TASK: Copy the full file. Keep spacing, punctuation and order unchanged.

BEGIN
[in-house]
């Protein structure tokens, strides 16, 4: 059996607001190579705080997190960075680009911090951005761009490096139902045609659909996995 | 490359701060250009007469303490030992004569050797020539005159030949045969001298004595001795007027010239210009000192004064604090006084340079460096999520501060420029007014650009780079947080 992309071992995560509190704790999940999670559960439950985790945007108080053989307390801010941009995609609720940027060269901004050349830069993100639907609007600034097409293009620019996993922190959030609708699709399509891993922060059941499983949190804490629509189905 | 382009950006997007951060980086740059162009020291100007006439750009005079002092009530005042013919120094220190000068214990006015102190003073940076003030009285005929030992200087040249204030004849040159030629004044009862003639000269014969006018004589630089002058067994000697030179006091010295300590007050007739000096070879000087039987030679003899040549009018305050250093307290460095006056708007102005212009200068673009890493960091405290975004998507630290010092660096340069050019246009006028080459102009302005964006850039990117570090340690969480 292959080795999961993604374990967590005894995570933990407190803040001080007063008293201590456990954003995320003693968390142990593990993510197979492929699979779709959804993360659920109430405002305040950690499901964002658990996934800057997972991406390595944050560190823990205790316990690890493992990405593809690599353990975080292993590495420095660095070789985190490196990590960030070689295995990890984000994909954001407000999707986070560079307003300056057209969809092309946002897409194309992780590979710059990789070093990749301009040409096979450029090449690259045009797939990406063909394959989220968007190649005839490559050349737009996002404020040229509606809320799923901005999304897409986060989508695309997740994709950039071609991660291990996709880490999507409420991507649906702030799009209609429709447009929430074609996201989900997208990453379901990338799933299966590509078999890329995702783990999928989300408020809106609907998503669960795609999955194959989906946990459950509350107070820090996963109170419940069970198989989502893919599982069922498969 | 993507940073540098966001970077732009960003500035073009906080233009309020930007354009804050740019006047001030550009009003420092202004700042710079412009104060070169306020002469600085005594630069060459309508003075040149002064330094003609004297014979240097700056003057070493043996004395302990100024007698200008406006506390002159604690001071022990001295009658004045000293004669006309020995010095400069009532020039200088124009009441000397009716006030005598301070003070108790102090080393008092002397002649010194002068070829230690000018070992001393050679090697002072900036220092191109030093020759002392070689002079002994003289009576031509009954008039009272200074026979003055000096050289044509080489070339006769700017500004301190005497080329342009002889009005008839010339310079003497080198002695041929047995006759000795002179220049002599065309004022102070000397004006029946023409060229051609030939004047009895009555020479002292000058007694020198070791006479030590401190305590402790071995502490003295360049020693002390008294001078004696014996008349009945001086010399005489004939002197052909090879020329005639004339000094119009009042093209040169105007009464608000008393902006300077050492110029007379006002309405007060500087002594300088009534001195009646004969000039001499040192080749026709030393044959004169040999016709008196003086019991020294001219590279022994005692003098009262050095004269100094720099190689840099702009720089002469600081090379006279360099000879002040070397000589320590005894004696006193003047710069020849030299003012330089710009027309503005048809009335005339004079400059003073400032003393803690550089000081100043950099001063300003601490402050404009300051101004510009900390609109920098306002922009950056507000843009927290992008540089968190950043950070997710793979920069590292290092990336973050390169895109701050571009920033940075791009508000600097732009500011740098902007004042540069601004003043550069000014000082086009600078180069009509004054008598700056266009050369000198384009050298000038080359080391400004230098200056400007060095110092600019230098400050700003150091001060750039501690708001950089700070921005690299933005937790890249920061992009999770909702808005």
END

[in-house]
């Protein structure tokens, strides 16, 4: 059996607001190579705080997190960075680009911090951005761009490096139902045609659909996995 | 490359701060250009007469303490030992004569050797020539005159030949045969001298004595001795007027010239210009000192004064604090006084340079460096999520501060420029007014650009780079947080 992309071992995560509190704790999940999670559960439950985790945007108080053989307390801010941009995609609720940027060269901004050349830069993100639907609007600034097409293009620019996993922190959030609708699709399509891993922060059941499983949190804490629509189905 | 382009950006997007951060980086740059162009020291100007006439750009005079002092009530005042013919120094220190000068214990006015102190003073940076003030009285005929030992200087040249204030004849040159030629004044009862003639000269014969006018004589630089002058067994000697030179006091010295300590007050007739000096070879000087039987030679003899040549009018305050250093307290460095006056708007102005212009200068673009890493960091405290975004998507630290010092660096340069050019246009006028080459102009302005964006850039990117570090340690969480 292959080795999961993604374990967590005894995570933990407190803040001080007063008293201590456990954003995320003693968390142990593990993510197979492929699979779709959804993360659920109430405002305040950690499901964002658990996934800057997972991406390595944050560190823990205790316990690890493992990405593809690599353990975080292993590495420095660095070789985190490196990590960030070689295995990890984000994909954001407000999707986070560079307003300056057209969809092309946002897409194309992780590979710059990789070093990749301009040409096979450029090449690259045009797939990406063909394959989220968007190649005839490559050349737009996002404020040229509606809320799923901005999304897409986060989508695309997740994709950039071609991660291990996709880490999507409420991507649906702030799009209609429709447009929430074609996201989900997208990453379901990338799933299966590509078999890329995702783990999928989300408020809106609907998503669960795609999955194959989906946990459950509350107070820090996963109170419940069970198989989502893919599982069922498969 | 993507940073540098966001970077732009960003500035073009906080233009309020930007354009804050740019006047001030550009009003420092202004700042710079412009104060070169306020002469600085005594630069060459309508003075040149002064330094003609004297014979240097700056003057070493043996004395302990100024007698200008406006506390002159604690001071022990001295009658004045000293004669006309020995010095400069009532020039200088124009009441000397009716006030005598301070003070108790102090080393008092002397002649010194002068070829230690000018070992001393050679090697002072900036220092191109030093020759002392070689002079002994003289009576031509009954008039009272200074026979003055000096050289044509080489070339006769700017500004301190005497080329342009002889009005008839010339310079003497080198002695041929047995006759000795002179220049002599065309004022102070000397004006029946023409060229051609030939004047009895009555020479002292000058007694020198070791006479030590401190305590402790071995502490003295360049020693002390008294001078004696014996008349009945001086010399005489004939002197052909090879020329005639004339000094119009009042093209040169105007009464608000008393902006300077050492110029007379006002309405007060500087002594300088009534001195009646004969000039001499040192080749026709030393044959004169040999016709008196003086019991020294001219590279022994005692003098009262050095004269100094720099190689840099702009720089002469600081090379006279360099000879002040070397000589320590005894004696006193003047710069020849030299003012330089710009027309503005048809009335005339004079400059003073400032003393803690550089000081100043950099001063300003601490402050404009300051101004510009900390609109920098306002922009950056507000843009927290992008540089968190950043950070997710793979920069590292290092990336973050390169895109701050571009920033940075791009508000600097732009500011740098902007004042540069601004003043550069000014000082086009600078180069009509004054008598700056266009050369000198384009050298000038080359080391400004230098200056400007060095110092600019230098400050700003150091001060750039501690708001950089700070921005690299933005937790890249920061992009999770909702808005």